Welcome back Main Streeters. Last Thursday I covered the start of a multi part series on the rare OFF TMSM adventure I embarked on at neighboring Universal Studios. Look alive because I’m going to be taking you through a review of two more haunted houses from this year’s Halloween Horror Nights (HHN), and we’re going to find out exactly what happens to fairy tales at Universal Studios. First up, Slaughter Sinema.

Since HHN 28 was a giant throwback to the 80’s this particular haunted house was one of the original concept houses. That means it wasn’t tied to any particular movie franchise, like Halloween or Poltergeist were, and Universal had creative control of what the style and feel of the house would be like. As you make your way in the queue line to the entrance, it’s very reminiscent of an 80’s drive in movie. There is an old 80’s car parked outside that clearly looks like something ominous took place in it, and even a giant drive in screen giving you some glimpse in to the horror that awaits you inside. Universal really took the campy 80’s B-movie genre and kicked it up a notch with the trailers you get to watch while you wait, and it’s actually a nice departure to have some entertainment instead of just a winding queue where people are doing their best to not pass out from heat stroke. When you enter the house it’s like walking through different movie sets where the trailers you watched outside have gone wrong and everyone is mangled and murdered, and you’re next. There are some really off the wall concepts like Pumpkin Guts, and Amazon Cannibals. There is a particularly gruesome deadly barber scene that would make anyone who has an aversion to blood queasy. Overall the set was a really cool concept, in terms of scare factor, I give this house a 4 of 10. Maybe I’m just a hard critic, but I need to be screaming my lungs out to give a house a 10 of 10.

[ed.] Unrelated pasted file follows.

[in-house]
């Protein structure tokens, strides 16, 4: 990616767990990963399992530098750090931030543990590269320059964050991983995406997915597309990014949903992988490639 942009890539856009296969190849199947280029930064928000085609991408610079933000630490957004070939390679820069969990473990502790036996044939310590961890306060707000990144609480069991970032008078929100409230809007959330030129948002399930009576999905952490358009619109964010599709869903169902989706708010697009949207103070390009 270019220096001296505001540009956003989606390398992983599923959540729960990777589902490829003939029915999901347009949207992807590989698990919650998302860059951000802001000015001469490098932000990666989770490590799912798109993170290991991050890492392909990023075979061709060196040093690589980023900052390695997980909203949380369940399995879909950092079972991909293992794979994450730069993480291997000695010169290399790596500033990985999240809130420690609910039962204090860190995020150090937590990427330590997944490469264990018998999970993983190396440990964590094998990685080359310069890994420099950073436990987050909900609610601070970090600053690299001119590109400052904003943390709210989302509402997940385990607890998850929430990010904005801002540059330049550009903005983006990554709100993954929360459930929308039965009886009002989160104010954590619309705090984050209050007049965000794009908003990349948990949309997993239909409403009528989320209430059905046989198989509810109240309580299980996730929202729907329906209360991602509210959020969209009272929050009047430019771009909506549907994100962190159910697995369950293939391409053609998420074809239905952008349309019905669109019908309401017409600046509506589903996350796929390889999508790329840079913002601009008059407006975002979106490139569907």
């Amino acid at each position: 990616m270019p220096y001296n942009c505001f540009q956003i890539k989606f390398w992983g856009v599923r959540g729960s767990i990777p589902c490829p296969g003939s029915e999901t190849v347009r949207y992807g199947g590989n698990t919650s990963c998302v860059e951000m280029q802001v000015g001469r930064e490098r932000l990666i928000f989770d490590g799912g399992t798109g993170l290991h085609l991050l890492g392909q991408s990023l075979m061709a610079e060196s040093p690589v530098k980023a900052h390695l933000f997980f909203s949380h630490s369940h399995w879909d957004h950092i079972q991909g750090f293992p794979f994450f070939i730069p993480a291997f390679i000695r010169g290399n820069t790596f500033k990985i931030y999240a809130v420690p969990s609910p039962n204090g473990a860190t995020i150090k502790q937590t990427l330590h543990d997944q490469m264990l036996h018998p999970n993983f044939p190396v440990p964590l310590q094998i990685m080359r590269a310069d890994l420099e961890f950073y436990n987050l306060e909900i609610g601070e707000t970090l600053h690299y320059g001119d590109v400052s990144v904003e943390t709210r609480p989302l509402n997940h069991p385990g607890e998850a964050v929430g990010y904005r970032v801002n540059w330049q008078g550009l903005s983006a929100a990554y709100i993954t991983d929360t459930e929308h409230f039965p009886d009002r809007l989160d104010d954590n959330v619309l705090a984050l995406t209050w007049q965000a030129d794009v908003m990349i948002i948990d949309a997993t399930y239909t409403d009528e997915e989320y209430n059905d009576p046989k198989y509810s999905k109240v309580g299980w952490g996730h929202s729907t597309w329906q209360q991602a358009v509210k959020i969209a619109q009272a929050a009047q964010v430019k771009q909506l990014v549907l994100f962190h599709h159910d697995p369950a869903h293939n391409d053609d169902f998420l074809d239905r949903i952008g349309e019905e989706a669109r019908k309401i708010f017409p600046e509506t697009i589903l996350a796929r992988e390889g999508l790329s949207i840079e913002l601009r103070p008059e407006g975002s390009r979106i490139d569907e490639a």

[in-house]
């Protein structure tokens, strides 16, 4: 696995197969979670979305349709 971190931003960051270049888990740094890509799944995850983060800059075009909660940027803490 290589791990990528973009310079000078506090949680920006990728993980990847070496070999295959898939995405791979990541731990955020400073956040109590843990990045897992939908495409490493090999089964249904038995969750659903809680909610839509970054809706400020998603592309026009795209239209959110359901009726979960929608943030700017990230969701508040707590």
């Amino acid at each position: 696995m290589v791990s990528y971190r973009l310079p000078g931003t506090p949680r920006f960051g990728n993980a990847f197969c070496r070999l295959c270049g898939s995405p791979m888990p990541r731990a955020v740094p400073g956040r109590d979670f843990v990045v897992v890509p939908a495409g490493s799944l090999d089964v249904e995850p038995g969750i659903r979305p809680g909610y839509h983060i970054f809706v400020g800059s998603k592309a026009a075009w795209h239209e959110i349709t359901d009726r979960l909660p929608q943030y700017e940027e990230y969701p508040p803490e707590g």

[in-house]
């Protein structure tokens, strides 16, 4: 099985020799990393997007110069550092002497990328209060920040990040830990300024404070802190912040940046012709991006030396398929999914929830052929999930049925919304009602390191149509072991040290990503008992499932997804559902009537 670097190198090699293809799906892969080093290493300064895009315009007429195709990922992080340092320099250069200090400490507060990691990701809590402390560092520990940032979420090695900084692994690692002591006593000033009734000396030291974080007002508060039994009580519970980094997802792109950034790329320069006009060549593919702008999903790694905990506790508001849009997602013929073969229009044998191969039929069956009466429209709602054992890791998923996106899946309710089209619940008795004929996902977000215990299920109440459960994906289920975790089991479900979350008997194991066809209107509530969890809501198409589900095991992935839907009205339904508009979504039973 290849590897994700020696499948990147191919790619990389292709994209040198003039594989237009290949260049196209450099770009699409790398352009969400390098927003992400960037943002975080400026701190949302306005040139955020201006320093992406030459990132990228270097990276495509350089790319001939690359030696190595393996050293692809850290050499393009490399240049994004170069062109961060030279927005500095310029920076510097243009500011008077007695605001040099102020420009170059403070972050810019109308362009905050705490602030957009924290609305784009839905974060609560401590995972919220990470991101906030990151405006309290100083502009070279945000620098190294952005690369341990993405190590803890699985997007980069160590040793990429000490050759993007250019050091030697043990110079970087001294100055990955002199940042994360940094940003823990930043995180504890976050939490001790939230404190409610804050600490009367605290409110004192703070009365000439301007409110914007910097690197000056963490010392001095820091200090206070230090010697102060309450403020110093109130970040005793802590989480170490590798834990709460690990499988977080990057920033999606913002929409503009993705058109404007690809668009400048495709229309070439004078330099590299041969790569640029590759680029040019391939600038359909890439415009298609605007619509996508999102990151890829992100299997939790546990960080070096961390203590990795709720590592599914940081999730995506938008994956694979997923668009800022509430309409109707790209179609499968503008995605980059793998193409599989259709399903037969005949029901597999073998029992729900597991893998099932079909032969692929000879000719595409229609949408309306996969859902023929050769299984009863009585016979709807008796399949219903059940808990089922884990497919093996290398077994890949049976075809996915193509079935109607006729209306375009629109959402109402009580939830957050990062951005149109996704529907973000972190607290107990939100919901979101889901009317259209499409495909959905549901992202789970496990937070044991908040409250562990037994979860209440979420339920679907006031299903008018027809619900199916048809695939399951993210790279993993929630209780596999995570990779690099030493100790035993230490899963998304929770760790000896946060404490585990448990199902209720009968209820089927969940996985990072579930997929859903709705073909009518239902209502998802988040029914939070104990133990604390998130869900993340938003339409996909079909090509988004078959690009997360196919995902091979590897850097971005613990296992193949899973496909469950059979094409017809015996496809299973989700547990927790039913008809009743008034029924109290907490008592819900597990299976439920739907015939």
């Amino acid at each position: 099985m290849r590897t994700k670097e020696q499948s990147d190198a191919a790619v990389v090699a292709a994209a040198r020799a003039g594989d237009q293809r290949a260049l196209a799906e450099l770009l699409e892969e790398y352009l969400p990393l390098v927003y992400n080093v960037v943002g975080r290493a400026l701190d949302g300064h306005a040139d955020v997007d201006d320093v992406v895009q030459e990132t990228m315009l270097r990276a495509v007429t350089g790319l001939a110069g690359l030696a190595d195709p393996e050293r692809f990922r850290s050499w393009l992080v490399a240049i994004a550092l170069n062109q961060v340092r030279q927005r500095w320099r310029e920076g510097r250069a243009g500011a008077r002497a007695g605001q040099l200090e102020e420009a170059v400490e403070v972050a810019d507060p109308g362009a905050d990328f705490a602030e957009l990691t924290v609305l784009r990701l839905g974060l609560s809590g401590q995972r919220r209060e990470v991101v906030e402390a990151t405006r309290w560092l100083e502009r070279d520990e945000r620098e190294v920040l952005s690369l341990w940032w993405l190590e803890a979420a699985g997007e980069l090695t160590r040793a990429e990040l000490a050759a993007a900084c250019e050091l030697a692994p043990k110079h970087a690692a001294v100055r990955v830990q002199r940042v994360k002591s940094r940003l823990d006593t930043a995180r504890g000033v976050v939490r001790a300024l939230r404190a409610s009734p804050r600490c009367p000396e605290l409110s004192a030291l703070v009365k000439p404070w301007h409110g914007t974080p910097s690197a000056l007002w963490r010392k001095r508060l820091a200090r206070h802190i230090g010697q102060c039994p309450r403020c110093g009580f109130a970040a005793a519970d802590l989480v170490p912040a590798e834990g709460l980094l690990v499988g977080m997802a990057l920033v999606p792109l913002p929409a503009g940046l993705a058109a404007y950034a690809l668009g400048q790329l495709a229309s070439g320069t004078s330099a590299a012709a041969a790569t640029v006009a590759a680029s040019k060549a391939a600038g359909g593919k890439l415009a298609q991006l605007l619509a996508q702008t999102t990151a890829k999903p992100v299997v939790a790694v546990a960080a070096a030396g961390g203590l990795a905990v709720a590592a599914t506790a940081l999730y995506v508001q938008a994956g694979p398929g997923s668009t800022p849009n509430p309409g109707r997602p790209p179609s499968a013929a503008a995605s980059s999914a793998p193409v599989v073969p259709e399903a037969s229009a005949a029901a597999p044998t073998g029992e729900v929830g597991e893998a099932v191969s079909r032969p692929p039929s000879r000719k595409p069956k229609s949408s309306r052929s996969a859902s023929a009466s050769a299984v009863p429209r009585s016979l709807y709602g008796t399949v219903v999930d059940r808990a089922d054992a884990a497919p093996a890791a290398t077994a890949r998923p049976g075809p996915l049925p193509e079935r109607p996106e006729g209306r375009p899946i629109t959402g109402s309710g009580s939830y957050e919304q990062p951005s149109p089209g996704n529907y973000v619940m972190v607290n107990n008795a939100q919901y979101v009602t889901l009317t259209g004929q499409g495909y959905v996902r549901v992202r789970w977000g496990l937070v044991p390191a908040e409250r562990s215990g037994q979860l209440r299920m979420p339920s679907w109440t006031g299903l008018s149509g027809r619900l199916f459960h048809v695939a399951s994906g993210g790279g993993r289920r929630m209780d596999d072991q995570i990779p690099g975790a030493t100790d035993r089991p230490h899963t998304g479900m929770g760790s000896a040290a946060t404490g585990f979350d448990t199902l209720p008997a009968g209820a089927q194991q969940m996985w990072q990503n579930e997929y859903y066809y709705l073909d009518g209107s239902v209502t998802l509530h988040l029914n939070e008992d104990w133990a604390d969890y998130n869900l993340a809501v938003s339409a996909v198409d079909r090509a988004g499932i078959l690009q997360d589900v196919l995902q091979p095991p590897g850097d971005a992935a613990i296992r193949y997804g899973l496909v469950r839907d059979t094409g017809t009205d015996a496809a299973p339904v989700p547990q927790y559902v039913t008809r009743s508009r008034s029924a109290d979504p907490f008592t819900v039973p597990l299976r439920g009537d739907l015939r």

Next up on the tour de fear was Scary Tales – Deadly Ever After. For this house experience, take everything you know about Happily Ever After and chuck it out the window. This is not your warm and fuzzy fairy tale, this is the stuff of childhood nightmares. This house is also one of the original story concepts, so there was no limit to the crazy alternate storylines you will witness. However, you get a small taste of the stories as you walk down a long corridor with banners overhead showing you the wicked witch, humpty dumpty, and the big bad wolf. The horror doesn’t end there. The storyline of this experience is that the Wicked Witch of the West has taken control of the realm of fairytales and has trapped beloved storybook characters in cruel alternative fates. As you turn the corner to enter the house from the corridor, the Wicked Witch in all her glory is perched above you and when you least expect it, she flies. Major cool points for technical wizardry. Overall, I give this house a 5 of 10 with the weight of my score on concept alone, the scares weren’t strong, but the horror of what could happen when your favorite fairy tales are turned into monsters is really captured through house.

That’s it for this week, but you’ll want to mark your calendars, because next Thursday I’ll be covering the house everyone is talking about. We’re going to the upside down friends, with a review of Stranger Things.

Until next week!


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